HSC experts explain Alzheimer’s disease

Dr. Tyson GarfieldCaregivers, grappling with medical questions about Alzheimer’s disease, may be filled with fear and confusion.

Often, they turn to friends, social media or the internet for answers. Geriatric experts at The University of North Texas Health Science Center at Fort Worth want to bridge that information gap.

Dr. Tyson Garfield, Geriatrician and Assistant Professor, tackles those questions at HSC Health’s Geriatric Clinic and in his blog, “themedicinecheck.”

It helps to understand the terms.

“Dementia is a broad term that is defined as a loss of thinking skills and memory that decreases a person’s ability to do things they are normally able to do,” Dr. Garfield explained. “It is caused by damage to brain cells that makes it difficult for the brain cells to talk with each other which ultimately leads to the loss of a person’s ability to complete day-to-day tasks.”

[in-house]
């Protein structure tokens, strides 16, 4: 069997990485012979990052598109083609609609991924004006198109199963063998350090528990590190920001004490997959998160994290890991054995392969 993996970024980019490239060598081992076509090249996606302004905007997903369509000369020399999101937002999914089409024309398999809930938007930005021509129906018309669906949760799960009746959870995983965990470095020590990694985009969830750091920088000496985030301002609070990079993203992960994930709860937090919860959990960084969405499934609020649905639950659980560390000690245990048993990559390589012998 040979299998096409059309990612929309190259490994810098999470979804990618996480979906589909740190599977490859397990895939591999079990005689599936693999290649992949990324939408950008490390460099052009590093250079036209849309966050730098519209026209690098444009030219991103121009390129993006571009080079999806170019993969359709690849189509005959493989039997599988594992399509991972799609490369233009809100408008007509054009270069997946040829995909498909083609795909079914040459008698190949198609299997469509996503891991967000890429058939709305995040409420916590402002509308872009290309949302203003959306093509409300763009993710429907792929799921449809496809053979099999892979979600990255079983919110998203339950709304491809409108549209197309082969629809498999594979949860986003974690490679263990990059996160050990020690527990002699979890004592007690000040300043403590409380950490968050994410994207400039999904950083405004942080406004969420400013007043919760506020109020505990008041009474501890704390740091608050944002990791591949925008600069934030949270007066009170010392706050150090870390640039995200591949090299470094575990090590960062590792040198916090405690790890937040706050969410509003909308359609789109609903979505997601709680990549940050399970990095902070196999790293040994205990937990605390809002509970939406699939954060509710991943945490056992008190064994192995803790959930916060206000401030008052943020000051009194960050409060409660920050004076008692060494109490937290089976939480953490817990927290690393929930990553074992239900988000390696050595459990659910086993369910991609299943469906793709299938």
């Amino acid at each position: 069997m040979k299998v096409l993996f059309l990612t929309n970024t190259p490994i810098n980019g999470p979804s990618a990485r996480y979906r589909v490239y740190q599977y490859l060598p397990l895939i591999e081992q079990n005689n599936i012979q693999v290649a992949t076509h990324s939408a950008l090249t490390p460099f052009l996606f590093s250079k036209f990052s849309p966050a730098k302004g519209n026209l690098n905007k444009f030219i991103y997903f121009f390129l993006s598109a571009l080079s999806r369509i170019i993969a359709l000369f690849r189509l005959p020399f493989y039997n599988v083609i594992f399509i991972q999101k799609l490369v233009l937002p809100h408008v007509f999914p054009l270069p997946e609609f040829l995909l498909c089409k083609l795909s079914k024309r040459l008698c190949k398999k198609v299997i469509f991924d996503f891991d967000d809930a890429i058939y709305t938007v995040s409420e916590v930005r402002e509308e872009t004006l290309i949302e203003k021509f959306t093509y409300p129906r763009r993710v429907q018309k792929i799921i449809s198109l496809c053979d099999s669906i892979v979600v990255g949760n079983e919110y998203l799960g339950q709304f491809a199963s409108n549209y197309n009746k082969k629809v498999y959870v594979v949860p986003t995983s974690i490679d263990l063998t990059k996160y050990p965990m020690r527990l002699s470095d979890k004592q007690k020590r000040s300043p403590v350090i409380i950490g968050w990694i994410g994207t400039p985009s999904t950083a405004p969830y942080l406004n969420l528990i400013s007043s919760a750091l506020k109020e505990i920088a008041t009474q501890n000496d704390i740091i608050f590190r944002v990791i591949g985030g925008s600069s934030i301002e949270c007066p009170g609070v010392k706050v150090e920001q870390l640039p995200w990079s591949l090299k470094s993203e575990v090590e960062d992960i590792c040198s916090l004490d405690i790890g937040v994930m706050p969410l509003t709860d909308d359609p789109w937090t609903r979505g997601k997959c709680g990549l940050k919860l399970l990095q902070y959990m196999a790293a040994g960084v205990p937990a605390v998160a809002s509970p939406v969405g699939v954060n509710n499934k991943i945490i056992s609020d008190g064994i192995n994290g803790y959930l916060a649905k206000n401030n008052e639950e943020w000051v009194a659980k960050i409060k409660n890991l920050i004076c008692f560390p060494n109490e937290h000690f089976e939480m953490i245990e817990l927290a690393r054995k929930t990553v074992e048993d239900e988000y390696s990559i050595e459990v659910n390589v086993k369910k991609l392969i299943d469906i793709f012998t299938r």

Dr. Garfield said Alzheimer’s disease is often thought to be the same thing as dementia, but it is actually the most common type of dementia.

“In fact, Alzheimer’s disease causes up to 80% of cases!” he said.

Unfortunately, Alzheimer’s disease is progressive and fatal, Dr. Garfield said, adding: “There is no known cure at this time, but there are some treatments aimed at slowing it down.”

Early detection can help minimize the effects and improve quality of life as it progresses, he said.

First-of-its-kind research is underway at the HSC to develop new treatments to help detect it early and stop its progression before it’s too late.

But detecting Alzheimer’s disease early is challenging, because often, a person is unable to recognize the symptoms of dementia in themselves, Dr. Garfield said.

Families and caregivers should become familiar with some early warning signs, especially those noted by the Alzheimer’s Association:

  • Memory loss
  • Trouble solving problems
  • Struggle to complete familiar tasks
  • Losing track of time and confusion about places
  • Vision or balance problems
  • Problems following a conversation
  • Losing items, trouble retracing one’s steps
  • A change in judgement or decision-making
  • Withdrawing from social circles, activities
  • Personality changes

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